RASHAUN AND SILAS
Presented in Dance Magazine’s “25 to Watch” in 2013, Rashaun Mitchell and Silas Riener are soaring. The collaborative duo brings personal and visceral performance to audiences, sharing both their ideas and bodies as creators and dance performers. Mitchell and Riener, both Bessie award winners and veteran Merce Cunningham dancers, have been collaborating since 2009; their first major collaboration last year being the acclaimed piece, Nox, choreographed by Mitchell with Riener and executed with writer, Anne Carson. The work reflected on impermanence, death and mourning, tinged with hope like searching for light in darkness. Some said this piece could be seen as an honored farewell to their Cunningham roots as they both continued forward evolving their own artistic aesthetics.
Both Mitchell and Riener are interested in exploring different modalities of collaboration. They currently have several different projects in the making and have already created and presented many new pieces this year. Among them: TASTE, at the BFI Gallery as part of the O’Miami poetry festival, a collaboration between the two men with Claudia La Rocco and Davison Scandrett; Interface, by Mitchell with input by Riener and the dancers as part of the spring season at Baryshnikov Arts Center; VEAL, by Riener in conjunction with Mitchell and dancer Cori Kresge as a part of Harrison Atelier’s large-scale architectural installation at the Invisible Dog Art Center; And now in early July, r e v e a l, by Riener in collaboration with Mitchell and Kresge, as part of the River to River Festival 2013 in Lower Manhattan.
r e v e a l is created specifically for the site of the Elevated Acre, yet is informed by the material in VEAL, giving a vastly different transformational experience to the viewing. r e v e a l responds in part to Riener and Mitchell’s interest in how dance takes on new identity and personality within the context in which it is seen and how local environments shape and keep material alive, allowing for a continued sense of play and inspiration.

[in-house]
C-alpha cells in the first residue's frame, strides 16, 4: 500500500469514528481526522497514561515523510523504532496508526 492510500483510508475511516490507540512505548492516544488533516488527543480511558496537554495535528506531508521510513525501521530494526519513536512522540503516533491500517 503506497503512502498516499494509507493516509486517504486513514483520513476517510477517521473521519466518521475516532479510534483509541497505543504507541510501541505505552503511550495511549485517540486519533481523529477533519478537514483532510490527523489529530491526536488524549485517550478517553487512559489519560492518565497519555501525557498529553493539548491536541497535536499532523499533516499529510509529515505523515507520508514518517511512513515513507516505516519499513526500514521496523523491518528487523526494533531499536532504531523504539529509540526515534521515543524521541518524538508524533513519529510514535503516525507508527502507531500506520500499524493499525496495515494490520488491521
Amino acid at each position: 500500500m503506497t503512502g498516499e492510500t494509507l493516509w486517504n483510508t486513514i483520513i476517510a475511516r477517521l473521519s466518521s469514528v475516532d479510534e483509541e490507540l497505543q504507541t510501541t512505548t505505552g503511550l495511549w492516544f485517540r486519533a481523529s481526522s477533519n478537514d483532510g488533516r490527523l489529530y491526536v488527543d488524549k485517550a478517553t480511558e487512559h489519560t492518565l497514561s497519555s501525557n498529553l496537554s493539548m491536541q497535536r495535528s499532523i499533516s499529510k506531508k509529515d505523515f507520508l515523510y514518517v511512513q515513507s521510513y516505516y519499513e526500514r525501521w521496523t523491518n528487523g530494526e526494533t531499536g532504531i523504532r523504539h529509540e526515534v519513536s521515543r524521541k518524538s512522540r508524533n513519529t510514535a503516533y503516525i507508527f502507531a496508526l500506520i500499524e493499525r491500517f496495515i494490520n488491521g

Mitchell and Riener are interested in finding fresh ways of making something personal in the public arena. After leaving the Cunningham company and as they continued to develop their own performance and movement language, the two were at times sensitive and conscious of the idea of “dancers and bodies on display.” Riener mentioned how the piece, TASTE, (now called WAY IN as the piece transforms into its new incarnation), is a response to this idea along with how they were informed by their chosen site location in downtown Miami. In one of the sections in TASTE, Riener and Mitchell’s limbs and torsos convulse and twist around one another as they transform into fighting caged animals. All the while La Rocco prances the cement enclosure in heels displaying “object,” “working girls,” “economy of judgment,” “stationary perversity” …written on signs above her head, as a ring girl. On-looker characters casually smoke cigars and pour champagne as they lean on a sports car whose stereo blasts the baroque notes of French composer Lully. After the performance was complete, while standing outside, Mitchell and Riener greeted their audience bare-chested and covered in champagne, as they passed an Italian ice back and forth in the heat of South Florida.
When asked about the collaborative process between the two, Mitchell and Riener both graciously glanced at each other with affirmative eyes and smiled as they explained how they come together with equal creative footing – no gavel, no ultimate decision-maker. The trust and power between the two was palpable as they naturally took cues from one another just as they would instinctually on the dance floor. Without a doubt, the two are a fertile creative ground. They explained how they take the creative friction between them and fold it into a larger conversation.